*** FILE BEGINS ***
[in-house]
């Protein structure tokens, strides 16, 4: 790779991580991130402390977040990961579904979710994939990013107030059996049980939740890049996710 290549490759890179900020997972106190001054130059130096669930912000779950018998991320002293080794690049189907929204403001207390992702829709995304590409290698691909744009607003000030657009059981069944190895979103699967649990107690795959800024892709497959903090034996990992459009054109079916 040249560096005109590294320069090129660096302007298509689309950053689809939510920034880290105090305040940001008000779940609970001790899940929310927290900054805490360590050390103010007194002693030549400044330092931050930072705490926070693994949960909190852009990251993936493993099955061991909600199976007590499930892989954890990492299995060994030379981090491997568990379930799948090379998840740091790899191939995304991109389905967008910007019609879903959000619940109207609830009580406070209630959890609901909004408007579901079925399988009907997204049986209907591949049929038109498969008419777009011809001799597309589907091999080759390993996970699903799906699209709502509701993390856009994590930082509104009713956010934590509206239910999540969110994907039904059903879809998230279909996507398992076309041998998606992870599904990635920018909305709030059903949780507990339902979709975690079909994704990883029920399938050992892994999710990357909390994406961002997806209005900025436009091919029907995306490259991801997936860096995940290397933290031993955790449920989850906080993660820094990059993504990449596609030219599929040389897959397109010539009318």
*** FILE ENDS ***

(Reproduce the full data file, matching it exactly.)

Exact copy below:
[in-house]
């Protein structure tokens, strides 16, 4: 790779991580991130402390977040990961579904979710994939990013107030059996049980939740890049996710 290549490759890179900020997972106190001054130059130096669930912000779950018998991320002293080794690049189907929204403001207390992702829709995304590409290698691909744009607003000030657009059981069944190895979103699967649990107690795959800024892709497959903090034996990992459009054109079916 040249560096005109590294320069090129660096302007298509689309950053689809939510920034880290105090305040940001008000779940609970001790899940929310927290900054805490360590050390103010007194002693030549400044330092931050930072705490926070693994949960909190852009990251993936493993099955061991909600199976007590499930892989954890990492299995060994030379981090491997568990379930799948090379998840740091790899191939995304991109389905967008910007019609879903959000619940109207609830009580406070209630959890609901909004408007579901079925399988009907997204049986209907591949049929038109498969008419777009011809001799597309589907091999080759390993996970699903799906699209709502509701993390856009994590930082509104009713956010934590509206239910999540969110994907039904059903879809998230279909996507398992076309041998998606992870599904990635920018909305709030059903949780507990339902979709975690079909994704990883029920399938050992892994999710990357909390994406961002997806209005900025436009091919029907995306490259991801997936860096995940290397933290031993955790449920989850906080993660820094990059993504990449596609030219599929040389897959397109010539009318």